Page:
pfffft... you can take your political correctness and shove it where the Sun doesn't shine. If you can't handle a little sarcasm, hit the ignore button coz I ain't going to stop. War is evil, not me. Communism is also evil. You are the one fantasizing, that all Chinese ppl disagree with the aggression of their govt, that actually is serious about murdering as many Westerners as possible, not to mention other Asians. You are the sicko that thinks it more important to muzzle freedom of expression than expose the truth. Go live in China if you believe in the social credit system. I will be as "deplorable" as I darn well like, and I don't care if I upset a few deplorable Chinese along the way, although I suspect they are far less thin-skinned than you and know darn well the difference between banter and actual intent. If you must know, I am working feverishly to prevent an actual war between China and the rest of us, but China continues to provoke and I suggest you spare a thought for the people of Hong Kong and Taiwan, rather than take offence at a harmless comment on behalf of your communist buddies. You seem far more concerned about the safety of flood-affected Chinese than you are about the millions of people that have been infected by the corona-virus. More concerned about Chinese sensitivities than for the US and allied military that may have to make the ultimate sacrifice in order to save democracy? Get lost you troll.

  • Great Response! 1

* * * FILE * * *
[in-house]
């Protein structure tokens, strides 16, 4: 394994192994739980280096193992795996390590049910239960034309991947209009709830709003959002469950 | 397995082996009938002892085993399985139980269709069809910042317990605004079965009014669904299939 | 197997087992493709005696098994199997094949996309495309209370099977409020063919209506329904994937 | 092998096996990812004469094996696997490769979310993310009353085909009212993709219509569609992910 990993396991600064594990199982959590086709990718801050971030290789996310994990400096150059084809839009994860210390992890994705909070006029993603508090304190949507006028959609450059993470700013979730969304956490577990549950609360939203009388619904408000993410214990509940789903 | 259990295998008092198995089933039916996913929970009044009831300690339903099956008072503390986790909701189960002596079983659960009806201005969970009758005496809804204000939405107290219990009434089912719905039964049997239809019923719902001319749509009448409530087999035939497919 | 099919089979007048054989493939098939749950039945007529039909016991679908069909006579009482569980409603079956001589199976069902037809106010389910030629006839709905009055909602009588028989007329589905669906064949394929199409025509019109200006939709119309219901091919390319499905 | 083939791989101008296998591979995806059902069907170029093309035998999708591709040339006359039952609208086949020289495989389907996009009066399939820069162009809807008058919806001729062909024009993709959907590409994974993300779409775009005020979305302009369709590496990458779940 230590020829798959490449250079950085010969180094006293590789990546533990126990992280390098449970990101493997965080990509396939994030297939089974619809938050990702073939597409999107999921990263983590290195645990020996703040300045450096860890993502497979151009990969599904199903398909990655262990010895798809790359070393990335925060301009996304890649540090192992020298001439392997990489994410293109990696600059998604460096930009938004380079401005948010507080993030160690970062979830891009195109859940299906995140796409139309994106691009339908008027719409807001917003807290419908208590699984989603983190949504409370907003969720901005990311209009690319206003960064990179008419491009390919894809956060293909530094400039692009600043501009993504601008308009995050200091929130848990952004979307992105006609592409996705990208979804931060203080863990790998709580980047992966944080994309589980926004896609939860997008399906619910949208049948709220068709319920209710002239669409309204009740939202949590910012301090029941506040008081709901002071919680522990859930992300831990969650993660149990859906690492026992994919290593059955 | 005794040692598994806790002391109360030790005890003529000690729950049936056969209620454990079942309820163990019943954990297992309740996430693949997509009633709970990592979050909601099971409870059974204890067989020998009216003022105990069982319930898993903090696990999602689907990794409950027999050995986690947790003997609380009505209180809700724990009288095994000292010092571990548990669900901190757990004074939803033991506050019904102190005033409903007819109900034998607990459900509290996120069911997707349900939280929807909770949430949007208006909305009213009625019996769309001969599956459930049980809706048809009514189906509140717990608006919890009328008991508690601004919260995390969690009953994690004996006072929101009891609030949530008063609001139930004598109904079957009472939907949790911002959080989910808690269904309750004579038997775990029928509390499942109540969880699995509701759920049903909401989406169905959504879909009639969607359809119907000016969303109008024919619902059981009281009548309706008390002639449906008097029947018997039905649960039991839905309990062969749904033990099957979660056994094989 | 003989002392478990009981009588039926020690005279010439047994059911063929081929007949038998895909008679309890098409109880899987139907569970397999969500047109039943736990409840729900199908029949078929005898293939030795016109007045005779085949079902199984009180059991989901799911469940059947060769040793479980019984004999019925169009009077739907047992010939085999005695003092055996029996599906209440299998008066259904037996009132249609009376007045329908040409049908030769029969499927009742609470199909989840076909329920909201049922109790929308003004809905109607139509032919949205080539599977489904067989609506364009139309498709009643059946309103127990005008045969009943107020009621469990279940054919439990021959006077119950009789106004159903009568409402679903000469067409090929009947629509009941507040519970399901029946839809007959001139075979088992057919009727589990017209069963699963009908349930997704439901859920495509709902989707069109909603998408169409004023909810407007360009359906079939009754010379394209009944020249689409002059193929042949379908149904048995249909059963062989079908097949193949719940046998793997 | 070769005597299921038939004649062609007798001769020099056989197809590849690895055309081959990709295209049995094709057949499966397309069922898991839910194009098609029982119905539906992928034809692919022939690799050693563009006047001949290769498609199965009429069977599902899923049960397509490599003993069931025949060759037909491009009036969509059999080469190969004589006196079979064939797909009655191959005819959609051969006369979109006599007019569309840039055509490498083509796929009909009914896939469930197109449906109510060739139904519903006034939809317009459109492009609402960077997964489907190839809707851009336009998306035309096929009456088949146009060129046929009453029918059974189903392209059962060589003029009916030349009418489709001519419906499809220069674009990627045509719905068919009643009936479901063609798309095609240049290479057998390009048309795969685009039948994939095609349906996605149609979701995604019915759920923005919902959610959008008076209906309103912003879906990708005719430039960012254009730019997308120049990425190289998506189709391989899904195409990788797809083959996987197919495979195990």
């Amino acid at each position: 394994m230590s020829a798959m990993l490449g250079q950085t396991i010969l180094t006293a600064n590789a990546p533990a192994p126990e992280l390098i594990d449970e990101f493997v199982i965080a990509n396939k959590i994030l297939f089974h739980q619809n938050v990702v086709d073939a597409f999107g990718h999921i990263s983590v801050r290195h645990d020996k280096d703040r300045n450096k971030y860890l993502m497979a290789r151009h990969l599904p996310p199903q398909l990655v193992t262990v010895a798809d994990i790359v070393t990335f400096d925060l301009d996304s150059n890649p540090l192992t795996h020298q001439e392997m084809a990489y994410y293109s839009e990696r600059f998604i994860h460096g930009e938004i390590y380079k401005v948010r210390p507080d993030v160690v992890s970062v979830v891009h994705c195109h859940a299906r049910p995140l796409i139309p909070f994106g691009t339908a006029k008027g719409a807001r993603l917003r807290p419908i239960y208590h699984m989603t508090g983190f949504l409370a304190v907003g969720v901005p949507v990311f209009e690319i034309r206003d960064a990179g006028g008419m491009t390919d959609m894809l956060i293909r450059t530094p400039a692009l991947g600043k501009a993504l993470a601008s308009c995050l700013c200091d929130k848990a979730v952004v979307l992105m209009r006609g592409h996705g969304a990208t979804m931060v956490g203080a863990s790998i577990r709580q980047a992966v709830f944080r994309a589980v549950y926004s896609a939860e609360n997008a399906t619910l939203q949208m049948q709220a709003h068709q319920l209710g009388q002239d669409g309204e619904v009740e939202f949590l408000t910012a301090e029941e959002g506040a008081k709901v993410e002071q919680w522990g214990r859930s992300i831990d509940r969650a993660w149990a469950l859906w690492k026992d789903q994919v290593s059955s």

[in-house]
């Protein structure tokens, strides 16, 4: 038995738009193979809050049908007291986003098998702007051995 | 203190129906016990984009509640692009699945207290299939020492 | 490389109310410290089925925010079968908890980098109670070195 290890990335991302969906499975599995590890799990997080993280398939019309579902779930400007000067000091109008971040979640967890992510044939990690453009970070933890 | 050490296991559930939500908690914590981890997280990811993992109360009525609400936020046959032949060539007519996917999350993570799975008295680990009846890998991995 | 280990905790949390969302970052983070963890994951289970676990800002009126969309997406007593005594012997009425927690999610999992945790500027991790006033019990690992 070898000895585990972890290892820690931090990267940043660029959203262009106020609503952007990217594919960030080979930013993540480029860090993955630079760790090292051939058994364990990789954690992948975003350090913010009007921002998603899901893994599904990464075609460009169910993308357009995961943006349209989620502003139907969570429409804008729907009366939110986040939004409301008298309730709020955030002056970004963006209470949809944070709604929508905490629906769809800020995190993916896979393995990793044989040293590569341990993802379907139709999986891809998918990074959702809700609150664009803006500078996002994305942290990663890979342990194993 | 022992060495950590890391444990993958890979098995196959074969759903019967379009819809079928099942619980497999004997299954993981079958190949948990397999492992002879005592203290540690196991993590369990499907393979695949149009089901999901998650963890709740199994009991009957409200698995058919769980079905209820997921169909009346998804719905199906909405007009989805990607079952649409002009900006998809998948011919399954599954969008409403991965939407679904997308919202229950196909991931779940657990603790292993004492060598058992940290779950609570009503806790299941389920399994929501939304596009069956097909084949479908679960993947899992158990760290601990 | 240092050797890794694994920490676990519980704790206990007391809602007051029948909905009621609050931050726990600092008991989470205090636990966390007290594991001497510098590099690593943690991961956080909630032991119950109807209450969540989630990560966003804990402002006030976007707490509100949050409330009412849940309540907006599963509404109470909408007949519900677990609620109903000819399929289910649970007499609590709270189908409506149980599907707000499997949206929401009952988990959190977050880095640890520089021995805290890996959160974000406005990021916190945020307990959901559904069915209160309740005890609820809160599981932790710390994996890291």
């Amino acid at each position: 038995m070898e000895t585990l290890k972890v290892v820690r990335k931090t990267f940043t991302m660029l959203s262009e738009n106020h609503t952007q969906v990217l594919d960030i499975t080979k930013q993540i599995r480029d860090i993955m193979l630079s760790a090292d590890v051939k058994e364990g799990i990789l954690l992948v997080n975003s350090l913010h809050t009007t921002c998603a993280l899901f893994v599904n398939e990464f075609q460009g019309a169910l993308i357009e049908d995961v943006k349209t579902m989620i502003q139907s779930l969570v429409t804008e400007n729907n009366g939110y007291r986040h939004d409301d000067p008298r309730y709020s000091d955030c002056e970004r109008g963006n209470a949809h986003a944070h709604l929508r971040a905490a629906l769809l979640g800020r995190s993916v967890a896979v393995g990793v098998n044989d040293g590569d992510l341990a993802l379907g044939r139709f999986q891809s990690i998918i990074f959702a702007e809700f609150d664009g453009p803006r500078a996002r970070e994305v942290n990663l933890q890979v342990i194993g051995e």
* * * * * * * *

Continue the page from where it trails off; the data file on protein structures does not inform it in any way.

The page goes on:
• Upvote 1

Share this post


Link to post
Share on other sites

(edited)

https://ussanews.com/News1/2020/07/06/dam-failure-will-devastate-china-china-floods-threaten-collapse-of-worlds-largest-dam/ Another disaster warning. This from a  Phd. I am just reporting this as it may give some credence to the concerns. There has been a lot more flooding since I started this discussion. Right now the flooding is downstream, at Wuhan of all places. 

The North also has flooding. http://www.ecns.cn/business/2020-07-07/detail-ifzxwann9880170.shtml

Rightly or wrongly the safety of the Three Gorges Dam will be under the spotlight whenever floods or earthquakes affect the watershed area and the area below the dam. 

Edited by ronwagn
added reference

Share this post


Link to post
Share on other sites

1 hour ago, ronwagn said:

https://ussanews.com/News1/2020/07/06/dam-failure-will-devastate-china-china-floods-threaten-collapse-of-worlds-largest-dam/ Another disaster warning. This from a  Phd. I am just reporting this as it may give some credence to the concerns. There has been a lot more flooding since I started this discussion. Right now the flooding is downstream, at Wuhan of all places. 

The North also has flooding. http://www.ecns.cn/business/2020-07-07/detail-ifzxwann9880170.shtml

Rightly or wrongly the safety of the Three Gorges Dam will be under the spotlight whenever floods or earthquakes affect the watershed area and the area below the dam. 

Two weeks ago it was on the "brink" (not really), now the water is downstream.

The fact the dam didn't completely mitigate flooding isn't really the dams fault - watersheds can't always be completely managed.

  • Like 1

Share this post


Link to post
Share on other sites

5 hours ago, Enthalpic said:

Two weeks ago it was on the "brink" (not really), now the water is downstream.

The fact the dam didn't completely mitigate flooding isn't really the dams fault - watersheds can't always be completely managed.